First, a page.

Friday, March 19, 2010


We are all exposed to commercial messages more or less continuously each day. Being a highly intelligent species, it is quite natural for us to detect patterns within these commercial messages and, across a lifetime of experience, gather some inadvertent expertise about advertising strategies. I think the average adult believes they could create (or at least recognize) advertising that is likely to be effective.

Of course, if you undertake formal study in the area, you learn in Psych 101 and/or Marketing 101, that there is more to advertising than the casual observer usually understands. Often times, an unintuitive approach will stir the strongest emotional reaction and facilitate recollection of the intended message. For this reason, most advertising is not created by "casual observers" but rather by professionals who are skilled in the art.

The big exception to this rule appears to be advertising created for auto dealerships. Inexplicably, they still hammer the "top quality service" angle in all of their advertising. All of them. In every print, TV, and radio spot.

Memo to Jolly John: Nobody cares about your 5-star certification for repair service.

New car buyers are excited about the prospect of a new vehicle that won't require service. In their subconscious they know that if they ever need a repair, they will go to a trusted mechanic, close to their home or office, who does not charge neuro-surgeon rates to change the oil. How can the entire auto retail industry continue to make this advertising blunder for decades on end?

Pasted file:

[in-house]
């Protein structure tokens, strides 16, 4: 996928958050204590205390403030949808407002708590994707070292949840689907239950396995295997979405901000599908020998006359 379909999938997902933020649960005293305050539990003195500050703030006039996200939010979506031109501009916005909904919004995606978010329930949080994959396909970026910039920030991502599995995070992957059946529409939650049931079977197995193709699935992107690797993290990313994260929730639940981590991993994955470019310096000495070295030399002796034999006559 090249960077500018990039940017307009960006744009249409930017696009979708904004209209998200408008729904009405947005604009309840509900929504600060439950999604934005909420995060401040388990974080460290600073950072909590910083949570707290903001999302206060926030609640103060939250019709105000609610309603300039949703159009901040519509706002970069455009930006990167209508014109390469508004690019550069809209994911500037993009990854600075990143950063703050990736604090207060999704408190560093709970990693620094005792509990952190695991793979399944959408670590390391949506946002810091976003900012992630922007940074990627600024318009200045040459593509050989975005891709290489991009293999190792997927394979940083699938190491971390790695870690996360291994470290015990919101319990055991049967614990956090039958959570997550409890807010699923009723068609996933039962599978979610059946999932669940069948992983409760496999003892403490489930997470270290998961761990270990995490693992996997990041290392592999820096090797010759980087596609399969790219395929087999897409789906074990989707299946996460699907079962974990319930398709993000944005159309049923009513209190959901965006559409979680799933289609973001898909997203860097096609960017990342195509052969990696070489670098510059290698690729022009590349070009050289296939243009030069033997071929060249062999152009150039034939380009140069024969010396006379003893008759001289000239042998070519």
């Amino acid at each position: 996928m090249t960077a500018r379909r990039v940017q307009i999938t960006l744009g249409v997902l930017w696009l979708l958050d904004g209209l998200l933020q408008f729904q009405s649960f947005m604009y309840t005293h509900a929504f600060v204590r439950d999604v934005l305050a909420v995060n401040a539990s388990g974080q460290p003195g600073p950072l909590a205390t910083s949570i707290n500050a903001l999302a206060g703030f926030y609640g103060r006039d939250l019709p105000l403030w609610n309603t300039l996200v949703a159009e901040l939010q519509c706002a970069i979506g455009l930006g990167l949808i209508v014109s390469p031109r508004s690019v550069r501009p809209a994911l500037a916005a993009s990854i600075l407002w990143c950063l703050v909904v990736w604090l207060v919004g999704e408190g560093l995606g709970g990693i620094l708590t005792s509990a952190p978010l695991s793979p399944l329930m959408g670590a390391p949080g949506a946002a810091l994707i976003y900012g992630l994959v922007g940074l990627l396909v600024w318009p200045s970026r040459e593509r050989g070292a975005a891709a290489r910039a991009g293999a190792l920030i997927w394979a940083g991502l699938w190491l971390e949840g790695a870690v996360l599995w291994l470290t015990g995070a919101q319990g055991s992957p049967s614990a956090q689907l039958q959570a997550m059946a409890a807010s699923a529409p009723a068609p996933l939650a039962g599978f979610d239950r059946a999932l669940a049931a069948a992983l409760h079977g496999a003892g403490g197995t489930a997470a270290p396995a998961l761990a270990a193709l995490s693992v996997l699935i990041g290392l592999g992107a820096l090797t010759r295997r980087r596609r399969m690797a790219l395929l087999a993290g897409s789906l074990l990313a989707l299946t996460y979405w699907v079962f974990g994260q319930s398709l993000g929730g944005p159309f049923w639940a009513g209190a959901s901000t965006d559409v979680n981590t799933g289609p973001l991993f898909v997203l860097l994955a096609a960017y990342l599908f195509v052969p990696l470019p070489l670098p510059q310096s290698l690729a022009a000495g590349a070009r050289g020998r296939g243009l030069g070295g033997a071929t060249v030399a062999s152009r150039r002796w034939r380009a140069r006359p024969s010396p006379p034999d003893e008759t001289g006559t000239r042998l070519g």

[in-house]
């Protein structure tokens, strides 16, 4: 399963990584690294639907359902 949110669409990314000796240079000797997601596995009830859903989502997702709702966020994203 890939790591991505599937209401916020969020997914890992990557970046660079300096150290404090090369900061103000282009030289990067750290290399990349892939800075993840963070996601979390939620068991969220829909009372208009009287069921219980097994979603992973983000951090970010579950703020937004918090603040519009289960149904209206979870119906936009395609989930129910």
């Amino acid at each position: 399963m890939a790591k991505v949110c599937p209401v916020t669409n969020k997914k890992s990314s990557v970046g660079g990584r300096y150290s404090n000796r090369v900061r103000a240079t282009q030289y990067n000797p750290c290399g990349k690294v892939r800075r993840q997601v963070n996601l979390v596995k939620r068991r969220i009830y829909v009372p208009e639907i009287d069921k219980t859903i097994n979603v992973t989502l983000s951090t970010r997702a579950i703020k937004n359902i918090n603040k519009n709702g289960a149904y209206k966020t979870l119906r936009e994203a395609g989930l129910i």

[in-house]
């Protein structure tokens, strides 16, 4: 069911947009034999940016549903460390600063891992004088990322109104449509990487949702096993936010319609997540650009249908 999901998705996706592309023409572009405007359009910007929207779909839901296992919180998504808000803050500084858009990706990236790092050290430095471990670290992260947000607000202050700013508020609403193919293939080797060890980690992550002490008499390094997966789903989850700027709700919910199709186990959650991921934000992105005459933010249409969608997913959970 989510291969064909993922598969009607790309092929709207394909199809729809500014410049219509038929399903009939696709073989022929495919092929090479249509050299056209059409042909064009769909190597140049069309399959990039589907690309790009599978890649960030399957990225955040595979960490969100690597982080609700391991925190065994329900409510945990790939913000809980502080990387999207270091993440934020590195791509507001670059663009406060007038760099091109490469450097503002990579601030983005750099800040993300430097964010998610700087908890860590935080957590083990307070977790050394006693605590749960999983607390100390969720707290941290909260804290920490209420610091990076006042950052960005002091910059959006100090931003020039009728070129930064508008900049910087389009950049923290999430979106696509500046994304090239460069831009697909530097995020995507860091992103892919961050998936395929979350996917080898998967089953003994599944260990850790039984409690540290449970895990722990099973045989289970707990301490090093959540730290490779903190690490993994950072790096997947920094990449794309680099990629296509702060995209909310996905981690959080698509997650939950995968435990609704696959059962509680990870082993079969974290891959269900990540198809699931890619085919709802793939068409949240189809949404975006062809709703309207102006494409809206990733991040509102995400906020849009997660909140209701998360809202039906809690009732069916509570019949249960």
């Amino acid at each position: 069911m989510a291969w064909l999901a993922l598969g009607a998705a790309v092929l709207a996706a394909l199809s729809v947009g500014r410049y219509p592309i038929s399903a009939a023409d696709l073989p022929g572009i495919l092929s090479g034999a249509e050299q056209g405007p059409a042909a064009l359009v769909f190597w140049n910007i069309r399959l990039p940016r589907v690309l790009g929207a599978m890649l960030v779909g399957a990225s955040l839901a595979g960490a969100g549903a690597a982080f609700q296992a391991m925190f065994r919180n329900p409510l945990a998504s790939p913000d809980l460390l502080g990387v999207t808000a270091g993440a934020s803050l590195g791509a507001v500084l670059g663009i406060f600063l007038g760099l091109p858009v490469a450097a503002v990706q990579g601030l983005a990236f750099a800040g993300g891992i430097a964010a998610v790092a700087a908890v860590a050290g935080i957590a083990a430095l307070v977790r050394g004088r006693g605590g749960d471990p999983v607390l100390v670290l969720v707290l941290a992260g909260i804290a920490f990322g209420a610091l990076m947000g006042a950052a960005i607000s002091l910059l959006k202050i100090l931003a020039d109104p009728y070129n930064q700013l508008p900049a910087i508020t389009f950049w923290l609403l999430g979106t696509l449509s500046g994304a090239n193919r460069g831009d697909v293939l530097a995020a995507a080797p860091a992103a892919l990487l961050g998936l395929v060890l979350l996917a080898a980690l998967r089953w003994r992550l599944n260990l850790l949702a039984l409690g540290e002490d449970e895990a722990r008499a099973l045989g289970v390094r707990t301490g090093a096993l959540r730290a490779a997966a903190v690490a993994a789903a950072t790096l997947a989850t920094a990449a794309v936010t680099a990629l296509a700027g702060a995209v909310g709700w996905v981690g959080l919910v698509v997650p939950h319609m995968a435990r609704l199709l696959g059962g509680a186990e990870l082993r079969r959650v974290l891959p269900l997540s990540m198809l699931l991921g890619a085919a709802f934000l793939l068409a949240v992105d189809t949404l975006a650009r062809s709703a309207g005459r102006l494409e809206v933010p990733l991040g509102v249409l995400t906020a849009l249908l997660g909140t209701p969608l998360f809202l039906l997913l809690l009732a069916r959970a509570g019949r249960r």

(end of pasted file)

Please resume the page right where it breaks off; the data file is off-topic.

Perhaps I am one of those casual observers who doesn't get it? Maybe there is an "unintuitive" psychological mechanism at play and by telling me about their great service, car dealers plant the seed that they are honest and respectable and will therefor sell me a new car at a fair price?

I doubt it, but I'll keep my mind open.

1 comment:

  1. Jeff Ryer3/19/2010

    Car dealers mostly suck. Why ?

    1. They promote the best salesperson to be the sales manager. Is there some correlation that I miss here ?

    2. They still have a big desk that is about 8' high and the man (always a 50 yr old man with pot belly) sits there and only speaks to the salespeople, never the customer.

    3. When customer leaves, the "guy behind the desk" yells at salesperson and asks why the customer left ( I dunno boss, guess they didn't like dealing with a schmuck like me who had to go up to the desk to get every question answered)

    4. Service dept is clueless as to how to treat customers. Most fail to be proactive.

    That said, I have had 2 great experiences - one was the Infiniti in 1989 and then the Honda dealer, but other than that it is the same old tired way................